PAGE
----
Tom Owens – Edgelands (2014)
Owens has been fascinated by light, colour and his surroundings since childhood. The official labelling of designated areas of beauty has made him question what is beautiful in the countryside. Seeing the same places over and over again at either end of the day tugs chords within him and scenes bathed in morning or evening light take on a transformation from the dull and uncared for environment. Mankind has shaped the countryside for millennia yet nature will subsume our efforts to abuse it. These edgelands are a constant reminder of the tension between rural and urban environments where nature will eventually outwit us all.
Henry Huxtable – The Pits (2014)
An aspect of my photographic inquiry is the topographical documentation of the landscape. Much of my work focuses on how the landscape is transformed. The visual markers of this process, often overlooked or ignored, form the basis of my work. In particular, gravel pits fascinate me, and the tension between the visually compelling and the extraction process. This resource material is often used for development projects that also further eradicate and alter the landscape. When this process is finished the pits are left to flood or lie dormant. The place, slowly and over time, is reclaimed by nature eventually absorbing but never removing the remnants of our human presence.
Mari Boman – Dry The River (2014)
Dry the River is a documentary landscape project exploring the complexity of a contested space, the Turia Gardens – referring to notions on space, representation, the truth and the everyday. The project tracks the development of a dry riverbed in Valencia, which has been turned into a park and recreation grounds. It follows the ongoing journey of local people from past to present and looks towards an uncertain future. Using own photographs mixed with found items, texts, archival materials and postcards, a complex collection of voices emerges in the book.
Ben Darby, University of Hereford – Withdrawn (2014)
Withdrawn explores the violent nature of the relationship between man and his environment. Quarrying is an inherently destructive activity, scarring the landscape, leaving it completely unrecognisable from its original form. This series acts as an emotional response to the violent nature of man on an environment that has no choice but to alter. They set out to capture the juxtaposition of a violently altered landscape which has since become a place of tranquillity and calm. All the images were captured in a single quarry in North Wales.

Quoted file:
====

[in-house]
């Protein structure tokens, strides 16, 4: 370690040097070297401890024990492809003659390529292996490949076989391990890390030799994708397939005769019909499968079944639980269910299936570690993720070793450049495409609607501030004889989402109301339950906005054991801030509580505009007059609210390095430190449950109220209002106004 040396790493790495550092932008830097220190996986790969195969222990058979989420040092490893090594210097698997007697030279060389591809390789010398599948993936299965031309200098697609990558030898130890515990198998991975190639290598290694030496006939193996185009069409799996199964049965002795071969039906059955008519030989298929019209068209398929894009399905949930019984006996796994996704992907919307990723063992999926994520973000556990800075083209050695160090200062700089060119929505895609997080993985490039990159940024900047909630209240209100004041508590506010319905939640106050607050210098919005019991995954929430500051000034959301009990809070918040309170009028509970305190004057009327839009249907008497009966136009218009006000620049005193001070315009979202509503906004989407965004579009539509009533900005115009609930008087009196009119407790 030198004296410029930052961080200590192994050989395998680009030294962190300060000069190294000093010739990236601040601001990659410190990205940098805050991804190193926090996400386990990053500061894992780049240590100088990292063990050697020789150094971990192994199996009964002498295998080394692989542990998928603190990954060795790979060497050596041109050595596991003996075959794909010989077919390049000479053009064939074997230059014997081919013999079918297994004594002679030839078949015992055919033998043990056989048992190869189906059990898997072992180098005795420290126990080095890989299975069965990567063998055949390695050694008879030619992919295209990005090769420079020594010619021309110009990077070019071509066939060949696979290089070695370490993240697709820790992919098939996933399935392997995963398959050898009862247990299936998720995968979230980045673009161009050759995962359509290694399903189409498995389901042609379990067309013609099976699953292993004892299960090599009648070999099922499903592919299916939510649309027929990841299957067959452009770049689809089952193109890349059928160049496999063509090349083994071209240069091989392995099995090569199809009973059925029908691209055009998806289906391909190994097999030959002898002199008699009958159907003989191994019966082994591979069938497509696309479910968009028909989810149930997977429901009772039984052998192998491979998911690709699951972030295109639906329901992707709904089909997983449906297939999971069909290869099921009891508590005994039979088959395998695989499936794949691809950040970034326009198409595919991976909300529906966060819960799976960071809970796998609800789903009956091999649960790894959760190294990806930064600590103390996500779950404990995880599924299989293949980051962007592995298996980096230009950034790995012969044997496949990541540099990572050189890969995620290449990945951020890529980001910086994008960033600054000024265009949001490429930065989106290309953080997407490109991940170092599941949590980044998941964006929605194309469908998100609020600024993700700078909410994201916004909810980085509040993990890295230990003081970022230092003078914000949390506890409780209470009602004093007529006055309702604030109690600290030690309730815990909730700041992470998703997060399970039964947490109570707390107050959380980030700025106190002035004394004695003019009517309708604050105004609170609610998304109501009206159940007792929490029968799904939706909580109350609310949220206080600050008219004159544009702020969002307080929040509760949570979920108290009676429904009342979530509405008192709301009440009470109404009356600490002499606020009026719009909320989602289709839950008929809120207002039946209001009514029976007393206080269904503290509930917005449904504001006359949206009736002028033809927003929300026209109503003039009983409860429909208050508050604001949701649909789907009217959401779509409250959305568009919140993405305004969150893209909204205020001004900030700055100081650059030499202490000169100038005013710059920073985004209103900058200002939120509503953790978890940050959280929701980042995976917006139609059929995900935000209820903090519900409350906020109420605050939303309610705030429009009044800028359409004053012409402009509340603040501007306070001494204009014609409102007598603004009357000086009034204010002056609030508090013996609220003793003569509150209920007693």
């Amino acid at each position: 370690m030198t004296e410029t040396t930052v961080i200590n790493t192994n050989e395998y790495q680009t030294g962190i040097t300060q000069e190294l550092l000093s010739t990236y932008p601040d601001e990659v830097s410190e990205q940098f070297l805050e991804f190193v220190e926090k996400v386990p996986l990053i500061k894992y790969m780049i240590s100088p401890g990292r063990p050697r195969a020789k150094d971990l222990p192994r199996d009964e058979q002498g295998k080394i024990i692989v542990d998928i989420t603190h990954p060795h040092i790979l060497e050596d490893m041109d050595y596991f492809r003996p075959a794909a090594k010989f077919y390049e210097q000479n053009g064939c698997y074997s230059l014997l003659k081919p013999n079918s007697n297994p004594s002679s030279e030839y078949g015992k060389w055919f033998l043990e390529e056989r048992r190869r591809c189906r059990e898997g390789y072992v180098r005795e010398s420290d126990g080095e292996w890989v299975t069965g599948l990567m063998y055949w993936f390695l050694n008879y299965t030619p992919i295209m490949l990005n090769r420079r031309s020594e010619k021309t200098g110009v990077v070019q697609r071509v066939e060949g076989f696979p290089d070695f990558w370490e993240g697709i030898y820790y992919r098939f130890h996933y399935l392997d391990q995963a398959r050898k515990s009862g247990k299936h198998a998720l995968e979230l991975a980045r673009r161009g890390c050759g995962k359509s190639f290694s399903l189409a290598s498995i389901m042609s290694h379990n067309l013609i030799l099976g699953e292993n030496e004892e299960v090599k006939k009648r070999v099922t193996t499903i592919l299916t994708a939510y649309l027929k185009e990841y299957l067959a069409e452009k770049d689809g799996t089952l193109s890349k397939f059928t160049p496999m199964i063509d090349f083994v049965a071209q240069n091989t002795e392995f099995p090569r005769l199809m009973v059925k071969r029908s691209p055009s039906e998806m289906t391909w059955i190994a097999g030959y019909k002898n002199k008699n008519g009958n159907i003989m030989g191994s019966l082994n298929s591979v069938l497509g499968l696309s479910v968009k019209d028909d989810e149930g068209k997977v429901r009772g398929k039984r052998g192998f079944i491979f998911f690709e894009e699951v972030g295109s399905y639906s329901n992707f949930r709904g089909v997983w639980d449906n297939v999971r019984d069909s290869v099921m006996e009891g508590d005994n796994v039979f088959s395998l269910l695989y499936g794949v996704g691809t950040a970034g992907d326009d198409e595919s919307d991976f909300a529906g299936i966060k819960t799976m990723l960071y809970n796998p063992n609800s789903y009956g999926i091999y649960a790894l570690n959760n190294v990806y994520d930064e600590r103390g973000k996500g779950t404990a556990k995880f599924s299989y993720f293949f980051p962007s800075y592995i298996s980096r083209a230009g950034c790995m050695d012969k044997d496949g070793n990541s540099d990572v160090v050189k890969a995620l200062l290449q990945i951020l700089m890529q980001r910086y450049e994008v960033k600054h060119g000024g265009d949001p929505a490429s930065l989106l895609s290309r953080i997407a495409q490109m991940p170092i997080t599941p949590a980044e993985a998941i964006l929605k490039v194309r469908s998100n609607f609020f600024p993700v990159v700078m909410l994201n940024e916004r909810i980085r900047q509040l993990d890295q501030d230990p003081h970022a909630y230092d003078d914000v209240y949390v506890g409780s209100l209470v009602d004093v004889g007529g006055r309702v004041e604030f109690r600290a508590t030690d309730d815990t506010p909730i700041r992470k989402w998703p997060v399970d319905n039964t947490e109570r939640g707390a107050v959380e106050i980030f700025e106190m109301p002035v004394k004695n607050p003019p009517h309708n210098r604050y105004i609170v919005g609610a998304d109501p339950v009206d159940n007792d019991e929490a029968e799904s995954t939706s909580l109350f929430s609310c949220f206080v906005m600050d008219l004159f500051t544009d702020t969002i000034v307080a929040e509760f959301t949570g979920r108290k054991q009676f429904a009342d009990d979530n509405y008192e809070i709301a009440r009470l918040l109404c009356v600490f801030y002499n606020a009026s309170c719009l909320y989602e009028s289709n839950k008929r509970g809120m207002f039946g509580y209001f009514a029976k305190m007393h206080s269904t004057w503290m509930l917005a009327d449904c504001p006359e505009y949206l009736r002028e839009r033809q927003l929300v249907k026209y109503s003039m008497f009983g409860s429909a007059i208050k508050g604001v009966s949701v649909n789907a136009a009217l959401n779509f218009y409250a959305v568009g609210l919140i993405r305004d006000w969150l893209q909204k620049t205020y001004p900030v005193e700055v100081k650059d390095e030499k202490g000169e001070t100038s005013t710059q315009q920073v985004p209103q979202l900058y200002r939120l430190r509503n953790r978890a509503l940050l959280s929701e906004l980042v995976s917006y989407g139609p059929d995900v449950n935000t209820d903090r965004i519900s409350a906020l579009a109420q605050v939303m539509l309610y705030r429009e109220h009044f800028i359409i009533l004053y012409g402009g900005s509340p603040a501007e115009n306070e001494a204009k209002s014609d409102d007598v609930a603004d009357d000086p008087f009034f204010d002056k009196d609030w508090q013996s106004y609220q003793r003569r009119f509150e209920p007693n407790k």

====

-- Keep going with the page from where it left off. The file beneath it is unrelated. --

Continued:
Suzanna Davidson, University of South Wales, Newport- Genius Loci (2014)
‘The ruinous landscape can demonstrate something of the other, a different moment in time, lacunae, here and there strewn with ruins, can in a fragmentary way stir up something of the past, as a support to the memory of a city.’ Jan De Graaf. Wastelands are often looked at as inane eyesores. I have always been intrigued and enchanted by the museum like qualities they hold, every barren landscape has a history to tell. In wastelands across Britain, this work tells a story of these spaces before they were left to ruin. The most profound photograph for the previous function of each desolate place is found, and projected back into the landscape, creating a juxtaposition of the past and present.
Lottie Pugh, University of Brighton – Nieuw Land (2014)
My practice is primarily concerned with the relationship between photography, travel, landscape and architecture. When exploring the landscape, I particularly focus on the presence of infrastructure and man’s alteration of the environment. This project, Nieuw Land, is an exploration into the heavily constructed reclaimed land of the Netherlands. The photographs draw attention to the relationship and interaction between land and water, and how this is highlighted in the uses and functions of this manufactured space.
Paul Gareth Sands, University of Plymouth – Of The Land (2014)